It’s called Beale Falls, and it’s nearly three hours from UNLV sophomore swimmer Jacklyn Scheberies’ hometown of Castro Valley, California. It’s where she spent Wednesday afternoon, hiking and swimming with lifelong friends Lauren Francis, Sarah Livingston and Malia Henry.
And it’s where they saved 16-year-old Francisco Chavez’s life.
“I’m still replaying it in my mind. Wrapping my head around what we did, and how we did it,” Scheberies said. “I’m very proud of our friendship of how we came together so perfectly and saved someone.”
Chavez fell unconscious after a 70-foot cliff jump went awry, and Scheberies spotted his limp, lifeless body sinking toward the bottom of the swimming hole. Her quartet swam to him and pulled him from the water, accompanying him as he gained his bearings while a helicopter arrived and transported him to a nearby hospital.
She has some new perspective on life — and he has a sprained knee and neck, concussion and four new friends.
“I’m just so thankful for them. They’re literally like my guardian angels,” said Chavez, a senior offensive and defensive lineman at Live Oak High School in the Sacramento area. “I’m going to keep in contact with them probably for the rest of my life.”
Scheberies began swimming at the age of 4 and committed her childhood and adolescence to swimming competitively. She met Francis, Livingston and Henry in elementary school, swam with them in high school and reconnected with them after returning home from UNLV, where she’s a distance swimmer competing in 500- and 1,000-yard freestyle races.
The four planned a day trip to Beale Falls, leaving Castro Valley at 7:45 a.m. Wednesday, hoping for a fun and whimsical afternoon. They hiked nearly three miles to the swimming hole, where they encountered Chavez and his friends — and nervously watched him climb the 70-foot cliff, hoping he wouldn’t jump.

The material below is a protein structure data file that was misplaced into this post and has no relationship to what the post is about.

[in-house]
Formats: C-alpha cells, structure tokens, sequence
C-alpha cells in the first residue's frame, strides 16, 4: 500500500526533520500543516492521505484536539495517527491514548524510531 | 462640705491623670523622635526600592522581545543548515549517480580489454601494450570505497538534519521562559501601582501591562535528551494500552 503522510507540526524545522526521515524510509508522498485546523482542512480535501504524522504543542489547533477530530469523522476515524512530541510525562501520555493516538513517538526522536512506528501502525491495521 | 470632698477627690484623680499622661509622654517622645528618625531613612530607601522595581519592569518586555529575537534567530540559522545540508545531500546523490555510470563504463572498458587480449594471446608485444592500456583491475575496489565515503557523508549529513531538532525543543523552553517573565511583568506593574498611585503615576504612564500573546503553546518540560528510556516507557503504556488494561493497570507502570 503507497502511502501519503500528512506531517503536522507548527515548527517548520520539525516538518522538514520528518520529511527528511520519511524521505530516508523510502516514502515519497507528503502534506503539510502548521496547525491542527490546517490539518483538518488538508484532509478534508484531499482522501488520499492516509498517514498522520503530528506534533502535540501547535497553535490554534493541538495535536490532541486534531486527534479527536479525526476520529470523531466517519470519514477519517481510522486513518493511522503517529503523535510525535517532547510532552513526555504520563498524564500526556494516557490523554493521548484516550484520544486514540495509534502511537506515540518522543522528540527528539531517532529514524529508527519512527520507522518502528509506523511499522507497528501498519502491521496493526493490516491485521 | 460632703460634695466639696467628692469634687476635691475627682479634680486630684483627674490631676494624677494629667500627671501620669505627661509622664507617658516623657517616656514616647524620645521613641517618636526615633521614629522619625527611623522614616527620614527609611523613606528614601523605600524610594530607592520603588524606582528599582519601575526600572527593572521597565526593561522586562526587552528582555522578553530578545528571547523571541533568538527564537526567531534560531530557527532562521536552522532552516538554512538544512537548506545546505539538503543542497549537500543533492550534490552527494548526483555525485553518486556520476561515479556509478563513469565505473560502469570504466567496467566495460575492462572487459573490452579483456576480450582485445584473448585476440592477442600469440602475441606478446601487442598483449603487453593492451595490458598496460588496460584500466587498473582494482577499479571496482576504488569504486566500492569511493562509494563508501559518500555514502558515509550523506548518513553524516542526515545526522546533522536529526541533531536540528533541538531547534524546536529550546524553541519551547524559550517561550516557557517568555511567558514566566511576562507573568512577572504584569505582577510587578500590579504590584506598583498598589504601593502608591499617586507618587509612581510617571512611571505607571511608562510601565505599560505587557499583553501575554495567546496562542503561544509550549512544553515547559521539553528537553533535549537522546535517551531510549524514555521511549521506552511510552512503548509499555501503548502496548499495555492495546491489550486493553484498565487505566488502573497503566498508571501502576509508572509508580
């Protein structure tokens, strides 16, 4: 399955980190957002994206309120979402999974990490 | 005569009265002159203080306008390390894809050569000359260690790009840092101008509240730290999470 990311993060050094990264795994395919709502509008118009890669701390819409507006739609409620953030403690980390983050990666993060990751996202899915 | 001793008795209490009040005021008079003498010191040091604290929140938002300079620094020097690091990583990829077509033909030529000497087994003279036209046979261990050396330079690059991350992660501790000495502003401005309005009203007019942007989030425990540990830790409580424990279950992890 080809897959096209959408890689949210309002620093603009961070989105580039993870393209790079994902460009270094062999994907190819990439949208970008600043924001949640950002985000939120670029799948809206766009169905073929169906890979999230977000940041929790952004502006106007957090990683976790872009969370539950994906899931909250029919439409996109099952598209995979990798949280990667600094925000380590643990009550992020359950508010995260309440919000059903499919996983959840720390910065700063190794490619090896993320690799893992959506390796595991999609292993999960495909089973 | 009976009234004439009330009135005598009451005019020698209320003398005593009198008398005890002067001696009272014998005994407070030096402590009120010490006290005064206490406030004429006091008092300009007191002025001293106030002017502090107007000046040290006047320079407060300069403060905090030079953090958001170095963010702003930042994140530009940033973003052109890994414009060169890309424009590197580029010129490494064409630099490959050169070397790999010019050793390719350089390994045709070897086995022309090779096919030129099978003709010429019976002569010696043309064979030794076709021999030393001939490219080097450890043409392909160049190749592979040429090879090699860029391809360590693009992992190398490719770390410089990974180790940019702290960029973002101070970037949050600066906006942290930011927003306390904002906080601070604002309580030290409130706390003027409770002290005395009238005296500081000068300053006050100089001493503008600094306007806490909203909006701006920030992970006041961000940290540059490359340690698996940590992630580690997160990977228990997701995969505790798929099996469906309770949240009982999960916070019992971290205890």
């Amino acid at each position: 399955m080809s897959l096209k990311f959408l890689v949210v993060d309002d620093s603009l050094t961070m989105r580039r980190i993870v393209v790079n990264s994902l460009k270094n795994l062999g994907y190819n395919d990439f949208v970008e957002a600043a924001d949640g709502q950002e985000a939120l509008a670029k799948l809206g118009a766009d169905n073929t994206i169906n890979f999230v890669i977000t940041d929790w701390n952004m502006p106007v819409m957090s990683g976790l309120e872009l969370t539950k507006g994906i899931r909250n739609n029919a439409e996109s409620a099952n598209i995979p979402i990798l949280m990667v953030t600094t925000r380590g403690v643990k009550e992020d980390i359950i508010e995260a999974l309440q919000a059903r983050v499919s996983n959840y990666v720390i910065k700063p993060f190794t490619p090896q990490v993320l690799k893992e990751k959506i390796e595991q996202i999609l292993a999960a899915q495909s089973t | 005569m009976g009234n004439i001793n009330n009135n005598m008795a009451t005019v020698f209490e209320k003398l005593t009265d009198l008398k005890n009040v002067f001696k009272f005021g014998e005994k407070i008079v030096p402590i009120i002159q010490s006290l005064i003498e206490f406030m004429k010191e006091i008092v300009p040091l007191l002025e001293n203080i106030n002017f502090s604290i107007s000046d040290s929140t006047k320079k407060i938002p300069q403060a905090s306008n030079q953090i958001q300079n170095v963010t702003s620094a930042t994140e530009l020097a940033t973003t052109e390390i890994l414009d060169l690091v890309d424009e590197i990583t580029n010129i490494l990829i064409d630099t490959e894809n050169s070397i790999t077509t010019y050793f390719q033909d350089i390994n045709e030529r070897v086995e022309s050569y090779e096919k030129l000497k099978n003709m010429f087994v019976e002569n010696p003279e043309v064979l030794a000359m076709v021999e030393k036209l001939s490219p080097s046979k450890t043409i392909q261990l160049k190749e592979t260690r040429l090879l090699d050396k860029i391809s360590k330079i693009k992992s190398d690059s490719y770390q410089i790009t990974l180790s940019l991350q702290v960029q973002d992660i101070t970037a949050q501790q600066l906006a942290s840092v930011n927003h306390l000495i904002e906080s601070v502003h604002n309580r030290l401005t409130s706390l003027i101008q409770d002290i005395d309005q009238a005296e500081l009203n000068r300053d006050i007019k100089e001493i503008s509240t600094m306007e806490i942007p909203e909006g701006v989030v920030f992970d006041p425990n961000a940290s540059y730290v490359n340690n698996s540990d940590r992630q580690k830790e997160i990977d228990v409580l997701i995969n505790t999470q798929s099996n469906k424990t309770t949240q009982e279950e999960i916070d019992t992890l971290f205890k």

Chavez said he wasn’t nervous and didn’t have any qualms about jumping, but Scheberies and company have different opinions.
They encouraged him to jump from some of the shorter cliffs adjacent to the swimming hole. But he jumped, anyway, and plunged awkwardly into the water.
“I knew it was a bad idea. We all told him not to. His friends told him not to,” said Henry, a former lifeguard. “I was hoping nothing bad would happen, but it ended up being pretty bad.”
Livingston said “it felt like time was frozen for a second,” and when Chavez didn’t immediately emerge, Francis and Scheberies jumped in to find him.
Scheberies said she found his body “laying face down in the water” by some rocks.
Henry and Livingston followed suit, and the four pulled his 5-foot-11-inch, 215-pound body to a shallower part of the swimming hole, where he was unresponsive for about 15 minutes.
“My mind had nothing in it. It was just so focused on getting the job done,” Francis said.
Chavez’s friends had notified first responders, and Chavez finally awoke for a moment in a daze with no recollection of what had just transpired. The four plus Chavez waited about 30 minutes for paramedics to arrive. He awoke for good on the helicopter en route to the hospital.
“I didn’t expect none of this to happen,” Chavez said. “I feel completely fine.”
Scheberies said she was proud of how her friends stayed calm during one of their most traumatic experiences of their lives. They’ve talked extensively the last few days about the incident and plan on meeting with Chavez in two weeks to see how he’s doing..
He said he expects to make a full recovery.
“It still feels very surreal,” Livingston said. “Even though I feel like I’ve processed most of it, it just doesn’t feel real that we had saved his life. I can’t even imagine if we weren’t there at that specific time what would have happened. It’s crazy to me. We were just in the right place at the right time.”